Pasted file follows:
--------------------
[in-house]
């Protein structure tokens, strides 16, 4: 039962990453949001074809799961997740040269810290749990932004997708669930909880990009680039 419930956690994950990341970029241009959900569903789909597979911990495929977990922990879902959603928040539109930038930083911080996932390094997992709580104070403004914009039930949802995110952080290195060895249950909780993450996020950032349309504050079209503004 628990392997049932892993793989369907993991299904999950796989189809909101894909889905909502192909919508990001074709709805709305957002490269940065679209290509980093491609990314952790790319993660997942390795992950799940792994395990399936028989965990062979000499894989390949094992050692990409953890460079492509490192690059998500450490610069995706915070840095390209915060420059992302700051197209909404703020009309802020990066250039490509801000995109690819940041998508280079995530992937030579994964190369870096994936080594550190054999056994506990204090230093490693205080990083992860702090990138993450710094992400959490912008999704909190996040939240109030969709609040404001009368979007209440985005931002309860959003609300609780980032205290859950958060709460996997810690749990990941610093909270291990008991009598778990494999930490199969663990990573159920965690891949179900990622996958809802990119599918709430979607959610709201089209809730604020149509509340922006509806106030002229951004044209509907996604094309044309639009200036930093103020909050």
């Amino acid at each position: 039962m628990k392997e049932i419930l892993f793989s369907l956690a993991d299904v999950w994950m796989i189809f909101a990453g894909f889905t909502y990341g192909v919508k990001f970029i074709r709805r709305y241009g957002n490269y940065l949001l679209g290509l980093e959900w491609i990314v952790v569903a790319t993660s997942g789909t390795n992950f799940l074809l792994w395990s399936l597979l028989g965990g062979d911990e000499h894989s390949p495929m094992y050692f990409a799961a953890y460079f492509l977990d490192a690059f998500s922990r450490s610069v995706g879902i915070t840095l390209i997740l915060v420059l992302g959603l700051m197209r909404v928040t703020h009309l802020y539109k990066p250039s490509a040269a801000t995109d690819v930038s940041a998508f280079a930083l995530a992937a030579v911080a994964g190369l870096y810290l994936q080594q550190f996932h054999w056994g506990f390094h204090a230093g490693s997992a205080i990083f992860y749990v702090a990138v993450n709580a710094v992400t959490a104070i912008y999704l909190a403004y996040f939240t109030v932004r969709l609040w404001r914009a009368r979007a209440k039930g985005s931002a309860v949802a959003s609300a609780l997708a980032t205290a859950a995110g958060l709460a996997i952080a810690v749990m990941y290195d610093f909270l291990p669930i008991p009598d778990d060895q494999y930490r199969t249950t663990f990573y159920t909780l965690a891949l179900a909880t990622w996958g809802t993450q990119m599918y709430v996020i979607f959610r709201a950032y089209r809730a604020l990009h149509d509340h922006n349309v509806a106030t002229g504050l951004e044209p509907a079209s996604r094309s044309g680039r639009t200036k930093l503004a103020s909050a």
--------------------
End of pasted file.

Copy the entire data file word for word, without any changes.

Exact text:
[in-house]
């Protein structure tokens, strides 16, 4: 039962990453949001074809799961997740040269810290749990932004997708669930909880990009680039 419930956690994950990341970029241009959900569903789909597979911990495929977990922990879902959603928040539109930038930083911080996932390094997992709580104070403004914009039930949802995110952080290195060895249950909780993450996020950032349309504050079209503004 628990392997049932892993793989369907993991299904999950796989189809909101894909889905909502192909919508990001074709709805709305957002490269940065679209290509980093491609990314952790790319993660997942390795992950799940792994395990399936028989965990062979000499894989390949094992050692990409953890460079492509490192690059998500450490610069995706915070840095390209915060420059992302700051197209909404703020009309802020990066250039490509801000995109690819940041998508280079995530992937030579994964190369870096994936080594550190054999056994506990204090230093490693205080990083992860702090990138993450710094992400959490912008999704909190996040939240109030969709609040404001009368979007209440985005931002309860959003609300609780980032205290859950958060709460996997810690749990990941610093909270291990008991009598778990494999930490199969663990990573159920965690891949179900990622996958809802990119599918709430979607959610709201089209809730604020149509509340922006509806106030002229951004044209509907996604094309044309639009200036930093103020909050």
């Amino acid at each position: 039962m628990k392997e049932i419930l892993f793989s369907l956690a993991d299904v999950w994950m796989i189809f909101a990453g894909f889905t909502y990341g192909v919508k990001f970029i074709r709805r709305y241009g957002n490269y940065l949001l679209g290509l980093e959900w491609i990314v952790v569903a790319t993660s997942g789909t390795n992950f799940l074809l792994w395990s399936l597979l028989g965990g062979d911990e000499h894989s390949p495929m094992y050692f990409a799961a953890y460079f492509l977990d490192a690059f998500s922990r450490s610069v995706g879902i915070t840095l390209i997740l915060v420059l992302g959603l700051m197209r909404v928040t703020h009309l802020y539109k990066p250039s490509a040269a801000t995109d690819v930038s940041a998508f280079a930083l995530a992937a030579v911080a994964g190369l870096y810290l994936q080594q550190f996932h054999w056994g506990f390094h204090a230093g490693s997992a205080i990083f992860y749990v702090a990138v993450n709580a710094v992400t959490a104070i912008y999704l909190a403004y996040f939240t109030v932004r969709l609040w404001r914009a009368r979007a209440k039930g985005s931002a309860v949802a959003s609300a609780l997708a980032t205290a859950a995110g958060l709460a996997i952080a810690v749990m990941y290195d610093f909270l291990p669930i008991p009598d778990d060895q494999y930490r199969t249950t663990f990573y159920t909780l965690a891949l179900a909880t990622w996958g809802t993450q990119m599918y709430v996020i979607f959610r709201a950032y089209r809730a604020l990009h149509d509340h922006n349309v509806a106030t002229g504050l951004e044209p509907a079209s996604r094309s044309g680039r639009t200036k930093l503004a103020s909050a």